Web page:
The agreement requires Chase to significantly reform its credit card debt collection practices. The agreement requires new safeguards to help ensure debt information is accurate and inaccurate data is corrected, provides additional information to consumers who owe debts, and bars Chase’s debt buyers from reselling consumer debts to other purchasers. The agreement also tightens evidence requirements in collections litigation.
Debt resale prohibition
Debt buying involves the sale of debt by creditors or other debt owners, often for pennies on the dollar, to buyers who then attempt to collect the debt at full value or sell it to other buyers. The agreement prohibits entities that buy debt from Chase from reselling that debt. Previously, initial buyers of Chase’s consumer credit card debt could resell the debt, subsequent buyers could flip the debt to other buyers, and the process could repeat itself several times over. If initial information about the debt was incorrect or was transmitted with errors to a subsequent debt buyer, consumers could be stuck with the difficult or even impossible burden of successfully challenging or correcting errors.
Payment to states and CFPB
Chase will pay $106 million to the 47 participating states and the District of Columbia and $30 million to the federal Consumer Financial Protection Bureau. Washington’s share is approximately $4 million.
Consumer restitution to 340 Washingtonians totaling $552,000
This agreement also ensures that Chase will fulfill its pre-existing obligation to provide $50 million in consumer restitution in accordance with a separate 2013 consent order reached with the Office of the Comptroller of the Currency. Of that total, $552,000 has been disbursed to 340 Washingtonians. If Chase’s consumer restitution through the OCC action falls short of $50 million by July 1, 2016, Chase must pay the remaining balance to state attorneys general and the CFPB. The attorneys general and CFPB would then use these funds for consumer protection.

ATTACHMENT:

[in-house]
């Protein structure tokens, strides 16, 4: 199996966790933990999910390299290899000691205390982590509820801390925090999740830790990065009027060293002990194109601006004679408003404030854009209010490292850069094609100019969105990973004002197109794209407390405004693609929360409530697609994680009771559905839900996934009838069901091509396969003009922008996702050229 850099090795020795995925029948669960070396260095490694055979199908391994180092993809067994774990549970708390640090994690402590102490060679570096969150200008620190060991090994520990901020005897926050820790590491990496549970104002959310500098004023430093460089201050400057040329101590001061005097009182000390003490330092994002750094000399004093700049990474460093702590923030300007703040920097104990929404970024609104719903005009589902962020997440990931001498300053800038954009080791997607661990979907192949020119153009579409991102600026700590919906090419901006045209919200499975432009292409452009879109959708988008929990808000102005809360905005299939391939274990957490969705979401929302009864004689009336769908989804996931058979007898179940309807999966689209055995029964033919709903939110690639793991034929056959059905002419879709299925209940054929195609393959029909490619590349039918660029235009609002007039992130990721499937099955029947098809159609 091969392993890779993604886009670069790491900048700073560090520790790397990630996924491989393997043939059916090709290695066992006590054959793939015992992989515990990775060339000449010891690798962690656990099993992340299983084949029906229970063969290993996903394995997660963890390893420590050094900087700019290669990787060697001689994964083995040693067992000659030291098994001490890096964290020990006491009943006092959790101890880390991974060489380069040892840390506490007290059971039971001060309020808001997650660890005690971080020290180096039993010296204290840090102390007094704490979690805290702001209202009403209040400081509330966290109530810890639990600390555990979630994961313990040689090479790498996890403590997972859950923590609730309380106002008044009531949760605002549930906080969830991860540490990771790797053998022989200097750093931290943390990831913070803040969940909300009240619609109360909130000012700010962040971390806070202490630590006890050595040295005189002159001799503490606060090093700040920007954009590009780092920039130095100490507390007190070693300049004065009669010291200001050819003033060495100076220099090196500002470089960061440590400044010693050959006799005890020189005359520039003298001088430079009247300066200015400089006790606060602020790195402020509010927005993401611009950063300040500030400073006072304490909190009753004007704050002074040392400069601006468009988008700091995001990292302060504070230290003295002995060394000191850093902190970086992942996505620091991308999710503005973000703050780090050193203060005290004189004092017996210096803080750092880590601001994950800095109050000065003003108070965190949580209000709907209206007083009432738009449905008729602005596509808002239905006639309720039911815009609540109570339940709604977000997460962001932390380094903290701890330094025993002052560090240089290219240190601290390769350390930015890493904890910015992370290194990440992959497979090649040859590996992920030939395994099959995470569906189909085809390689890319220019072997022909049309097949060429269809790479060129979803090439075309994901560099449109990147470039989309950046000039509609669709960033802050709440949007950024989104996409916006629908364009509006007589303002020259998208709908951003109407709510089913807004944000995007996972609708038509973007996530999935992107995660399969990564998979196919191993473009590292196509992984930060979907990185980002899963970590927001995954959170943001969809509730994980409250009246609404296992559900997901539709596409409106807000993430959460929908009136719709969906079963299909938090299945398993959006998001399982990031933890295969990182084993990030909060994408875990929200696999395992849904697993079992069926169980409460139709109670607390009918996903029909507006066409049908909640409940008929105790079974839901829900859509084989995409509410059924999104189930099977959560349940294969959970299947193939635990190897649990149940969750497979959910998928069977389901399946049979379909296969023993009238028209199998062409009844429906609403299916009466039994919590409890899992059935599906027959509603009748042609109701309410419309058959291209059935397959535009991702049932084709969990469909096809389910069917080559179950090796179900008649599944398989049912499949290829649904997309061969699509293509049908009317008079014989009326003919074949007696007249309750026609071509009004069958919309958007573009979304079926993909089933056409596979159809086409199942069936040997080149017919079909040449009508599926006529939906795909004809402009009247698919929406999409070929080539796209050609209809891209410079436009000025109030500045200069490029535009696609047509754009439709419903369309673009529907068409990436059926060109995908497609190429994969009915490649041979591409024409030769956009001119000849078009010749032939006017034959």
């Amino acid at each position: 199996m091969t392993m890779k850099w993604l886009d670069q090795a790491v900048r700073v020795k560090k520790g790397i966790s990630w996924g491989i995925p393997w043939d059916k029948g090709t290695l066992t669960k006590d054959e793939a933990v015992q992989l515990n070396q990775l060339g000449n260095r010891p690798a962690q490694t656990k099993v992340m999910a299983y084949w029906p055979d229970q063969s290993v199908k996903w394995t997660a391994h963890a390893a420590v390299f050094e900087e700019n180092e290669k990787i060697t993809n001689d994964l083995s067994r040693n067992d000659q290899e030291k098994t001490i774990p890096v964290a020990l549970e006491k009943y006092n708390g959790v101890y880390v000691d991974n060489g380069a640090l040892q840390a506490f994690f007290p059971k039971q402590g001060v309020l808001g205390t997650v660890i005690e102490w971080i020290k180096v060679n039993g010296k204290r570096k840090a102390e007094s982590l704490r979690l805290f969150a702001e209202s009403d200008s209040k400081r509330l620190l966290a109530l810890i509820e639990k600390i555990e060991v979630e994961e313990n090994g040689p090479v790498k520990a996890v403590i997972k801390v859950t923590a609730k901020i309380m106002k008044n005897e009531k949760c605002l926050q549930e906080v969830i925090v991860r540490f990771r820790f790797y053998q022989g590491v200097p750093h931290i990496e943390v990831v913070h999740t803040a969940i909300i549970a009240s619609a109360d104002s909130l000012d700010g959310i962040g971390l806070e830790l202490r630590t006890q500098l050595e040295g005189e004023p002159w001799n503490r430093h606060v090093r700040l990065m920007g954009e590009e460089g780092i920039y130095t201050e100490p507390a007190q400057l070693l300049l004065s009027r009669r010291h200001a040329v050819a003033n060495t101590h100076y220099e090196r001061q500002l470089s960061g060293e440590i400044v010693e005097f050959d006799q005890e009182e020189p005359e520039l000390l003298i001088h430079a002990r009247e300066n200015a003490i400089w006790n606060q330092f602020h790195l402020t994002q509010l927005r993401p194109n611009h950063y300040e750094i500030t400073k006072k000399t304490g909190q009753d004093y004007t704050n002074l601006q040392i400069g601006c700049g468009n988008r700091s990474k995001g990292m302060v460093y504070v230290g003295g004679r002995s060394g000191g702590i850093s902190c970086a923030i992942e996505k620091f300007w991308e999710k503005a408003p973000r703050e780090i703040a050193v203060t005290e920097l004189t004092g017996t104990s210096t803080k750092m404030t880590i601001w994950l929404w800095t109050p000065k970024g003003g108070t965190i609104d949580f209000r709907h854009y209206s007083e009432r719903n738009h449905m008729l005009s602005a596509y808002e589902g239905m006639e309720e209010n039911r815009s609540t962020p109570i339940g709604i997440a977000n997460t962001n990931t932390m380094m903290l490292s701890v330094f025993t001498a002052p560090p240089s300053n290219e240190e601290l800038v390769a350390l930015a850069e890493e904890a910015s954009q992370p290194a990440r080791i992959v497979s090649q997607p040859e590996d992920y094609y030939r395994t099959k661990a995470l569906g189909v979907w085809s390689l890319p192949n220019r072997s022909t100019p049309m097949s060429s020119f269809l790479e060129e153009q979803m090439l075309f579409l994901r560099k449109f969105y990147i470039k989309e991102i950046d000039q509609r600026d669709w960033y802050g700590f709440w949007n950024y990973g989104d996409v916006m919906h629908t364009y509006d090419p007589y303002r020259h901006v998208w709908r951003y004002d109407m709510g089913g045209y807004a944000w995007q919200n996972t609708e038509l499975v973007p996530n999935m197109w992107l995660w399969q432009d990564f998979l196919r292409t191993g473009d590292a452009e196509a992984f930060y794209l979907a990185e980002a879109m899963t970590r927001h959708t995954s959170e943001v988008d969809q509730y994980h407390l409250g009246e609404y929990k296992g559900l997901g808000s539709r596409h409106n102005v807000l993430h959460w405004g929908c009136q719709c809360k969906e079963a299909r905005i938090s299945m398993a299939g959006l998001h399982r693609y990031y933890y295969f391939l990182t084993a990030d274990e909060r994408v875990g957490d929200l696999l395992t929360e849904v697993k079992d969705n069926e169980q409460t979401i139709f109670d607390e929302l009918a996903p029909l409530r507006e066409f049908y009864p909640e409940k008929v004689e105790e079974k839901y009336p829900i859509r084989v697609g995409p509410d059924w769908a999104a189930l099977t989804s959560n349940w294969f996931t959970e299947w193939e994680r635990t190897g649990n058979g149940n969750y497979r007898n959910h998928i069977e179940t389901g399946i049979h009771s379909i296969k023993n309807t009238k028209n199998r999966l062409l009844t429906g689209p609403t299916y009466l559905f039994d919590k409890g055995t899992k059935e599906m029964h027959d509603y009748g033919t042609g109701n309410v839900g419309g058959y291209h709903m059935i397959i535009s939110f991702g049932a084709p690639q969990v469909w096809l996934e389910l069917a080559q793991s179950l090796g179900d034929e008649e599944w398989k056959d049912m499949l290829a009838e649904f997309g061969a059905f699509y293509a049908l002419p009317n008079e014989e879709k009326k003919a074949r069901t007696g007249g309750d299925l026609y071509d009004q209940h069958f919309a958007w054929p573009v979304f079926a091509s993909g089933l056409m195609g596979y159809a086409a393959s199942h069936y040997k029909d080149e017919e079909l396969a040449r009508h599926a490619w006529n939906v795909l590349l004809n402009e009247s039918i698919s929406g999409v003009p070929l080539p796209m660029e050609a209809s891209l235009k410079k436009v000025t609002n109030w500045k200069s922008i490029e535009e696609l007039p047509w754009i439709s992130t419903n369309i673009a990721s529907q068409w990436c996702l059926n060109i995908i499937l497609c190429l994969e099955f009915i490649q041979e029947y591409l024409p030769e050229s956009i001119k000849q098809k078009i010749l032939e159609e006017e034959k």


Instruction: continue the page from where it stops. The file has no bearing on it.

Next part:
Recently retired Senior Counsel Dave Huey and Assistant Attorney General Benjamin Roesch were leads on this case.
Consumers with debt collection questions or complaints
Debt collectors are bound by state and federal laws, including the Fair Debt Collection Practices Act (FDCPA), which prohibits debt collectors from using abusive, unfair, or deceptive practices to collect from consumers. Consumers may also have the option of pursuing claims in state or federal court.
Consumer information about debt collection issues:
The Office of the Attorney General is the chief legal office for the state of Washington with attorneys and staff in 27 divisions across the state providing legal services to roughly 200 state agencies, boards and commissions. Attorney General Bob Ferguson is working hard to protect consumers and seniors against fraud, keep our communities safe, protect our environment and stand up for our veterans. Visit www.atg.wa.gov to learn more.
Peter Lavallee, Communications Director, (360) 586-0725; PeterL@atg.wa.gov